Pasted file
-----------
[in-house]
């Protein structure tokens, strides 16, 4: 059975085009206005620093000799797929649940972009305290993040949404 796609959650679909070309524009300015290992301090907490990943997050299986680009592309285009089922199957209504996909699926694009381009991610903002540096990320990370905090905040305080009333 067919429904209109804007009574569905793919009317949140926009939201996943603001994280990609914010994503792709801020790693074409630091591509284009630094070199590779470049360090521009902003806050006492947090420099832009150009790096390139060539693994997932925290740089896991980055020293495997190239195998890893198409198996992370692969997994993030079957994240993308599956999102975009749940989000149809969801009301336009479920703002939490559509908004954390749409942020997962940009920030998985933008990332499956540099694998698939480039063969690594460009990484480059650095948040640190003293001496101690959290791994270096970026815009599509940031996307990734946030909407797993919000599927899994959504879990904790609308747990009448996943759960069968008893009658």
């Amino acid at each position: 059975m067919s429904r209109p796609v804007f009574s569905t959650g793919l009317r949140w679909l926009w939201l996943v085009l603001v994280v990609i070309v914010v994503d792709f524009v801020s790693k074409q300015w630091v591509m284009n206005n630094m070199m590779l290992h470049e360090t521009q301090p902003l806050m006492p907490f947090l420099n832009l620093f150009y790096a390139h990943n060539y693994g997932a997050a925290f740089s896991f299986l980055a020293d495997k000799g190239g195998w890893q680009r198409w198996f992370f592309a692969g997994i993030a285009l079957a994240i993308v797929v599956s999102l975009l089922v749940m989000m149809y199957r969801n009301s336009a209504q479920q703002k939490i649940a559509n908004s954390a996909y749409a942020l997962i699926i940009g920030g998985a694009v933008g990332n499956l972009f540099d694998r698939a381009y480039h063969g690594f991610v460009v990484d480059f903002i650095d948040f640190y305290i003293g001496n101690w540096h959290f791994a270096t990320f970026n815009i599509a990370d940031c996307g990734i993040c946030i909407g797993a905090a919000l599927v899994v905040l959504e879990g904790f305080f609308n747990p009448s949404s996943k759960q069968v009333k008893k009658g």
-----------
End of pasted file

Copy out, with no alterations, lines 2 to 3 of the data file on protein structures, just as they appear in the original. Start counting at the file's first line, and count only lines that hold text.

């Protein structure tokens, strides 16, 4: 059975085009206005620093000799797929649940972009305290993040949404 796609959650679909070309524009300015290992301090907490990943997050299986680009592309285009089922199957209504996909699926694009381009991610903002540096990320990370905090905040305080009333 067919429904209109804007009574569905793919009317949140926009939201996943603001994280990609914010994503792709801020790693074409630091591509284009630094070199590779470049360090521009902003806050006492947090420099832009150009790096390139060539693994997932925290740089896991980055020293495997190239195998890893198409198996992370692969997994993030079957994240993308599956999102975009749940989000149809969801009301336009479920703002939490559509908004954390749409942020997962940009920030998985933008990332499956540099694998698939480039063969690594460009990484480059650095948040640190003293001496101690959290791994270096970026815009599509940031996307990734946030909407797993919000599927899994959504879990904790609308747990009448996943759960069968008893009658």
């Amino acid at each position: 059975m067919s429904r209109p796609v804007f009574s569905t959650g793919l009317r949140w679909l926009w939201l996943v085009l603001v994280v990609i070309v914010v994503d792709f524009v801020s790693k074409q300015w630091v591509m284009n206005n630094m070199m590779l290992h470049e360090t521009q301090p902003l806050m006492p907490f947090l420099n832009l620093f150009y790096a390139h990943n060539y693994g997932a997050a925290f740089s896991f299986l980055a020293d495997k000799g190239g195998w890893q680009r198409w198996f992370f592309a692969g997994i993030a285009l079957a994240i993308v797929v599956s999102l975009l089922v749940m989000m149809y199957r969801n009301s336009a209504q479920q703002k939490i649940a559509n908004s954390a996909y749409a942020l997962i699926i940009g920030g998985a694009v933008g990332n499956l972009f540099d694998r698939a381009y480039h063969g690594f991610v460009v990484d480059f903002i650095d948040f640190y305290i003293g001496n101690w540096h959290f791994a270096t990320f970026n815009i599509a990370d940031c996307g990734i993040c946030i909407g797993a905090a919000l599927v899994v905040l959504e879990g904790f305080f609308n747990p009448s949404s996943k759960q069968v009333k008893k009658g």